How to Stop Google From Tracking You

It’s not enough to turn off your Location History in your account settings to stop Google from tracking your every move. A recent Associated Press investigation showed they will still track your location when you open Google Maps, get automatic weather updates, or search for things in your browser. As a part of the investigation, after travelling for several days, Princeton privacy researcher, Gunes Acar, delved into the saved data on his Google account. Despite his “Location History” being off, results showed Google collected his location data. Google’s support page states, “You can turn off Location History at any time. With Location History off, the places you go are no longer stored,” which simply isn’t true. Looking for a way to turn location tracking off completely?

To actually turn off location tracking you have to:

  1. Sign in to your Google account on a browser on iOS or your desktop, or through the Android settings menu.
  2. In the browser, access your account settings by finding Google Account in the dropdown in the upper right-hand corner
  3. Go to Personal Info & Privacy
  4. Choose Go to My Activity, then in the left-hand nav, click Activity Controls
  5. Once there you’ll see the setting called Web & App Activity. If you have an Android, go from Google settings to Google Account, then tap on Data & Personalization. You’ll find Web & App Activity there.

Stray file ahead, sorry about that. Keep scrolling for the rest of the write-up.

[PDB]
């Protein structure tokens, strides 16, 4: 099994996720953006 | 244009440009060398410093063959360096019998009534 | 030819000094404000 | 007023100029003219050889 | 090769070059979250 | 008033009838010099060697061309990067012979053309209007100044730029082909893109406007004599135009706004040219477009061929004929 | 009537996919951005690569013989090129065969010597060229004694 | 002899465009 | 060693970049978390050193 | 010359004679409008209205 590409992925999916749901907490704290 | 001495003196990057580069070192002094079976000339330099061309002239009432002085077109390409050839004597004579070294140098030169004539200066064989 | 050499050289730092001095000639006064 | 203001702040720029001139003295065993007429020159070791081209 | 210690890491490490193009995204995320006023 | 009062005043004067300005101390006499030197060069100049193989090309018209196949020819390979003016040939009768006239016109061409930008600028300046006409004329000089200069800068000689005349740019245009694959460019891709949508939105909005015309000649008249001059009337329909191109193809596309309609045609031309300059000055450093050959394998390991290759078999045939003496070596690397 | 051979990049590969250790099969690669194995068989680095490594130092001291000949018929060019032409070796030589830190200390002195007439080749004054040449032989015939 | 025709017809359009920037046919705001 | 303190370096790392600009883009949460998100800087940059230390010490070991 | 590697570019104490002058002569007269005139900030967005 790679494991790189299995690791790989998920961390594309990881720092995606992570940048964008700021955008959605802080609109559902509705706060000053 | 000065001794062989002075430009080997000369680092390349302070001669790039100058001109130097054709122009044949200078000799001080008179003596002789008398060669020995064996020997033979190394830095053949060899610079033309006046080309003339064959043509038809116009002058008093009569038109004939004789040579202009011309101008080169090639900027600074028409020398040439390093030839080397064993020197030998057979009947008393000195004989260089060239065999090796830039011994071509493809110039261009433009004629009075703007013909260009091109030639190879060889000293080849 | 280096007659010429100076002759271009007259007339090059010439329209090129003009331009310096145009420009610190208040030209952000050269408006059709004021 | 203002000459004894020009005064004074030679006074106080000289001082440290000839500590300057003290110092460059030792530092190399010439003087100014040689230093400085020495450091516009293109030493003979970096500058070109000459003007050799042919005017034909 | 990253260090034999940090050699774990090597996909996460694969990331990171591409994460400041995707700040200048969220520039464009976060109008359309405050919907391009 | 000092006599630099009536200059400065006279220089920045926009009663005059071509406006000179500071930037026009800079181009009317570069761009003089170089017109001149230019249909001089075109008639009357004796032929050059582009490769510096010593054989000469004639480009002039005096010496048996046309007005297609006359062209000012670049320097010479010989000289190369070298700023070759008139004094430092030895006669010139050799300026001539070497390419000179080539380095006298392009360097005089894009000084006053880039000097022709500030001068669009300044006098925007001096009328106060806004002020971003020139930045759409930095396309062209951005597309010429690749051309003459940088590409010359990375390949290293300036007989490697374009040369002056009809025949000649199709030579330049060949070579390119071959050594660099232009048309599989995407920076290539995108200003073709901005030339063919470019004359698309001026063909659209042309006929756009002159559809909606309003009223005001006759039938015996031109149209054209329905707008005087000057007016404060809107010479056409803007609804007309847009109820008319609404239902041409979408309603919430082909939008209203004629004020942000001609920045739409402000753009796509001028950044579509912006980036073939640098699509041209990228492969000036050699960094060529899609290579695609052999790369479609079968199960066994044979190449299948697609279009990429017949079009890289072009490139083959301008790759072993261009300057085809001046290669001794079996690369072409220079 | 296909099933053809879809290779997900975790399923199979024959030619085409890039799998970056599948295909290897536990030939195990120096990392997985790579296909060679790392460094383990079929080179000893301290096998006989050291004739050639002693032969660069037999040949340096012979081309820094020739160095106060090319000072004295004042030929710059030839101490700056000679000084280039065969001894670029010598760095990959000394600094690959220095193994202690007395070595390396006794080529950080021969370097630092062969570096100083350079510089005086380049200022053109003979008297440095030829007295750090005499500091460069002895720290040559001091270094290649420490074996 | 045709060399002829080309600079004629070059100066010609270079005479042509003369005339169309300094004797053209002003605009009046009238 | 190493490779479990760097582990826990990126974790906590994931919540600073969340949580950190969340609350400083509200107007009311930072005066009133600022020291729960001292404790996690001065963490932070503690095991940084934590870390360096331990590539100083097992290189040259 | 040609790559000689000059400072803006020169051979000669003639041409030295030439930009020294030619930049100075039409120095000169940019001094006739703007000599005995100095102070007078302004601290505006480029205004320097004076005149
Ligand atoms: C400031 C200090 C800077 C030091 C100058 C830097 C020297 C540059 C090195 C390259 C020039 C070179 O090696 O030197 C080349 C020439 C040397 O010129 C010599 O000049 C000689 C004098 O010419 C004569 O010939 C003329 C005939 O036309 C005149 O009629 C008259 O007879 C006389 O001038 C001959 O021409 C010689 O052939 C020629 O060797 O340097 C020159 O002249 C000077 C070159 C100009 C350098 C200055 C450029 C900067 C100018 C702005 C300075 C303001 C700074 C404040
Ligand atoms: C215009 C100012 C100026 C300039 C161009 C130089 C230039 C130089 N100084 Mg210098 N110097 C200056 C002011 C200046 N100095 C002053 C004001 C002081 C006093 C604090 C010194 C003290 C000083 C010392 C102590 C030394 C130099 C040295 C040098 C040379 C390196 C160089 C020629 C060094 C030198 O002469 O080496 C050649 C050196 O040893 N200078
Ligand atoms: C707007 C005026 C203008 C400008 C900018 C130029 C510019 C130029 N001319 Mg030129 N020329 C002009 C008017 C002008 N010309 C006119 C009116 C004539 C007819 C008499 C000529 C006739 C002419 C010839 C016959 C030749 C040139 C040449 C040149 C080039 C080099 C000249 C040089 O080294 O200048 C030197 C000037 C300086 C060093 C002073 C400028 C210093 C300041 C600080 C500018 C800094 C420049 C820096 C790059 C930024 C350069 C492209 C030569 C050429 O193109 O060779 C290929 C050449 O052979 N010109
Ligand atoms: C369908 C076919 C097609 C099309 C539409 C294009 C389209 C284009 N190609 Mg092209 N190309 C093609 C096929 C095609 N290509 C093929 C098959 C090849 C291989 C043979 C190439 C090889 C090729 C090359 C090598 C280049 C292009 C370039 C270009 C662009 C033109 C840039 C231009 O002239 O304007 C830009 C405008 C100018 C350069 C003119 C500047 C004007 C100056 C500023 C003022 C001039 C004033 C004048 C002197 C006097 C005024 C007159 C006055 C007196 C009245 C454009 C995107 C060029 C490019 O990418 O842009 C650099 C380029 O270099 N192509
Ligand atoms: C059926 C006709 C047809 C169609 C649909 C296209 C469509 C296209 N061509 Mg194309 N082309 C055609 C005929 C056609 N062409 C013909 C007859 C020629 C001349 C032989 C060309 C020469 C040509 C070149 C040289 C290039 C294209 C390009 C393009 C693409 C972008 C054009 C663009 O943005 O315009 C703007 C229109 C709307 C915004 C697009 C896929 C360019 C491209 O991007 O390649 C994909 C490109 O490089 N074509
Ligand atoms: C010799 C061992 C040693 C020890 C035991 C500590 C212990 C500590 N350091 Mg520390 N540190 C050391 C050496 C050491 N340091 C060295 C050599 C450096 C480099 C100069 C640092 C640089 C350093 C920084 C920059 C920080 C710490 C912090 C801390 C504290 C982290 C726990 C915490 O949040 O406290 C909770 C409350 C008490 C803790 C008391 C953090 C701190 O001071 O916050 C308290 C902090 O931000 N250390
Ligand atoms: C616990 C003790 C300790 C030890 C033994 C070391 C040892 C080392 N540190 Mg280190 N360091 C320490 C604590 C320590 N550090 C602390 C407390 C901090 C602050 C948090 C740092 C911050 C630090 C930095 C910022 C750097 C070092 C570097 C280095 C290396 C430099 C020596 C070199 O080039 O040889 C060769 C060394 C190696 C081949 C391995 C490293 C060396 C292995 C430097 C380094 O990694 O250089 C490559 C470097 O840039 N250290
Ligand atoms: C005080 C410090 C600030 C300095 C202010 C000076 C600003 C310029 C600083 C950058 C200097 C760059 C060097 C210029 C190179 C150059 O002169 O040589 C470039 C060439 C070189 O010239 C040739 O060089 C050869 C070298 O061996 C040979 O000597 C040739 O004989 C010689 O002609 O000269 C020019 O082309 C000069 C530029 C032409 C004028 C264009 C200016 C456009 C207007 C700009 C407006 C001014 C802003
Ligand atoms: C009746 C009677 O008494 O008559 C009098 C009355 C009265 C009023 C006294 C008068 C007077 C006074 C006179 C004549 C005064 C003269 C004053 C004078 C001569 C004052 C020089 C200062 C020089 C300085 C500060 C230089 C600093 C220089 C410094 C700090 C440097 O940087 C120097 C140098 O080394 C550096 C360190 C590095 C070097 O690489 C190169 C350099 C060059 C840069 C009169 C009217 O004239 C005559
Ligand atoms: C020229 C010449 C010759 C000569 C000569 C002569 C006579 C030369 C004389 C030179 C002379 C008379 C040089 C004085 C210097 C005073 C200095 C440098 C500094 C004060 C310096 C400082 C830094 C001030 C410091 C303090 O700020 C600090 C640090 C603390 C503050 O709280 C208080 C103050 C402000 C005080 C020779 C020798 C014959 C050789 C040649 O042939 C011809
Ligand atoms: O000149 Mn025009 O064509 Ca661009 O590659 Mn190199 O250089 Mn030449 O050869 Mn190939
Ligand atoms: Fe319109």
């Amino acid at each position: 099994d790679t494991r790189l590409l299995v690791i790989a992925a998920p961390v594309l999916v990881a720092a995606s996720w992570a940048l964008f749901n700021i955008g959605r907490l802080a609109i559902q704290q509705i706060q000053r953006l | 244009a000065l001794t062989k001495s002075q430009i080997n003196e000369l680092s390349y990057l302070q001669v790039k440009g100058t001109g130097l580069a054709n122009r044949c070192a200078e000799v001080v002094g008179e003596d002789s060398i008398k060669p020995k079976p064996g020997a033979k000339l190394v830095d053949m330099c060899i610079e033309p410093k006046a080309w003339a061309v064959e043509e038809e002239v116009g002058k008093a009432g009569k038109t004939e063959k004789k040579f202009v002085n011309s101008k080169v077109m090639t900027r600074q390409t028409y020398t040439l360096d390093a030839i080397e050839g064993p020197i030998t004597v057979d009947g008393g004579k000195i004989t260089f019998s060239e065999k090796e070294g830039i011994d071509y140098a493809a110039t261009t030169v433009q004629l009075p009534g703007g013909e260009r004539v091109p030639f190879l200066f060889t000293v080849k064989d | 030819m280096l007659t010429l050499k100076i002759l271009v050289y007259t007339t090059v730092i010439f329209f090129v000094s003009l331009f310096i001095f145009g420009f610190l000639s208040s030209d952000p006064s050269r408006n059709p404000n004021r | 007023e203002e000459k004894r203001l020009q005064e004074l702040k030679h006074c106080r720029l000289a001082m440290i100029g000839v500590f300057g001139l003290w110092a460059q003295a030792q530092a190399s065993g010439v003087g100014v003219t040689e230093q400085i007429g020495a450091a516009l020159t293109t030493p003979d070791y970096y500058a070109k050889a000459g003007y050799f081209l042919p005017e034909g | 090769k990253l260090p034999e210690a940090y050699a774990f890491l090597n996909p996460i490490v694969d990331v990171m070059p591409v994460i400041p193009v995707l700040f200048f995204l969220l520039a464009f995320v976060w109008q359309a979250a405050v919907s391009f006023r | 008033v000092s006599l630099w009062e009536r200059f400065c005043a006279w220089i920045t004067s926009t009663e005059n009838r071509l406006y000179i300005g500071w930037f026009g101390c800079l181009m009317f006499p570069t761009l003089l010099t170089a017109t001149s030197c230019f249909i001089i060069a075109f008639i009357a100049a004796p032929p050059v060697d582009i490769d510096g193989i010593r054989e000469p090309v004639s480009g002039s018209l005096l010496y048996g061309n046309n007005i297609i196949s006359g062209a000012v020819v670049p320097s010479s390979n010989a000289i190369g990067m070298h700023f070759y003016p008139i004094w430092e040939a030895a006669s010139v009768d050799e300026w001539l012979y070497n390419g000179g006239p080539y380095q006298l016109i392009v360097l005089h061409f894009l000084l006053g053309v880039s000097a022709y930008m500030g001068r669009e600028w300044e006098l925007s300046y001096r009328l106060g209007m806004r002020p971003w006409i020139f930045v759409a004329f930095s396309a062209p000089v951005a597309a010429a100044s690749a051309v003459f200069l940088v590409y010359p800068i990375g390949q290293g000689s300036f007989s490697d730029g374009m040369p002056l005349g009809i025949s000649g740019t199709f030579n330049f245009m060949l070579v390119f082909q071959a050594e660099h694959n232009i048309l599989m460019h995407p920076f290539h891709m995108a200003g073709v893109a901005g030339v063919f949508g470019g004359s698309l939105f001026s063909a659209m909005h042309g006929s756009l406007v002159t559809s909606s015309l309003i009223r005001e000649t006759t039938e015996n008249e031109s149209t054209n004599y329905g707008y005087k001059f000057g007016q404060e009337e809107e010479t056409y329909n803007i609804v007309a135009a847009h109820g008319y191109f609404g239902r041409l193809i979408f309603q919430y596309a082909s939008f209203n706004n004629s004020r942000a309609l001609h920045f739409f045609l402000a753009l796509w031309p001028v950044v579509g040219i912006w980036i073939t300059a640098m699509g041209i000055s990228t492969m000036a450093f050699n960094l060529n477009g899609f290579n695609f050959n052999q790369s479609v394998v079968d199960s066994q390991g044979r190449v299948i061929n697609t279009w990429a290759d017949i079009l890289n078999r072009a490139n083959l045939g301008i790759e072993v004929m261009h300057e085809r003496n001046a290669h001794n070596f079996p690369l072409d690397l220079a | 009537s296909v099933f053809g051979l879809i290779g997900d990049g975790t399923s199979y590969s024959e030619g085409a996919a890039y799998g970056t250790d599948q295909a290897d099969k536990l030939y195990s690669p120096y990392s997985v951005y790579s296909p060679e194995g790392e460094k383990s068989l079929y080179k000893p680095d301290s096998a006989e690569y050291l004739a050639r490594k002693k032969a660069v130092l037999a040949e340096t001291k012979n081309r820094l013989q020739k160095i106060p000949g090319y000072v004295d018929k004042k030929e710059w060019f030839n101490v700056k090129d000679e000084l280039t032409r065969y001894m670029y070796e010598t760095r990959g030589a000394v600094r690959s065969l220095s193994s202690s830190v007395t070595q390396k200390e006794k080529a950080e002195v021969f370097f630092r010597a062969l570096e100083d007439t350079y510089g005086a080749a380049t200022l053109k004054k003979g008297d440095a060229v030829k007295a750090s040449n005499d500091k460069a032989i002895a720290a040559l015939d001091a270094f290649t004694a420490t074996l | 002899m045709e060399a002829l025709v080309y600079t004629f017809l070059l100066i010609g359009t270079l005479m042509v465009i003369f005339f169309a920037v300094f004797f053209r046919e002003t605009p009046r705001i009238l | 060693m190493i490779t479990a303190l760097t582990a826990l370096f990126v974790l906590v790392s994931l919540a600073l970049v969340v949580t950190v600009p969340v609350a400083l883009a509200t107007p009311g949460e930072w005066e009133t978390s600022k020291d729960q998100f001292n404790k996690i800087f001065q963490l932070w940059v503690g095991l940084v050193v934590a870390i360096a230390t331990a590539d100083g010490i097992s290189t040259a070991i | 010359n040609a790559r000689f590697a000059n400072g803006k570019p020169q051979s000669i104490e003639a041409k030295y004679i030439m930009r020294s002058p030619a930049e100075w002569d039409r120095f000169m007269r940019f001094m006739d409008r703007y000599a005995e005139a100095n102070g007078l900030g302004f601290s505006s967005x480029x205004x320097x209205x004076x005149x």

6. To stop that tracking, toggle the blue Web & App Activity slider to off.

On top of the fact Google doesn’t make this the easiest process, it also blatantly avoids explaining to the user that Web & App Activity has anything to do with location tracking. Google makes it a three-step process before the user has access to any sort of real facts. You have to first tap Learn more, then scroll to What’s saved as Web & App Activity, and tap again on Info about your searches & more until you finally see the word location.

For this reason, transparency is the name of the game. In a blog post that first alerted the Associated Press to the problem, UC Berkeley graduate researcher K. Shankari expresses, “Tracking people without their consent and without proper controls in place is creepy and wrong.” It’s important that technology companies make a better effort to be clear, upfront and open with their users and user data.

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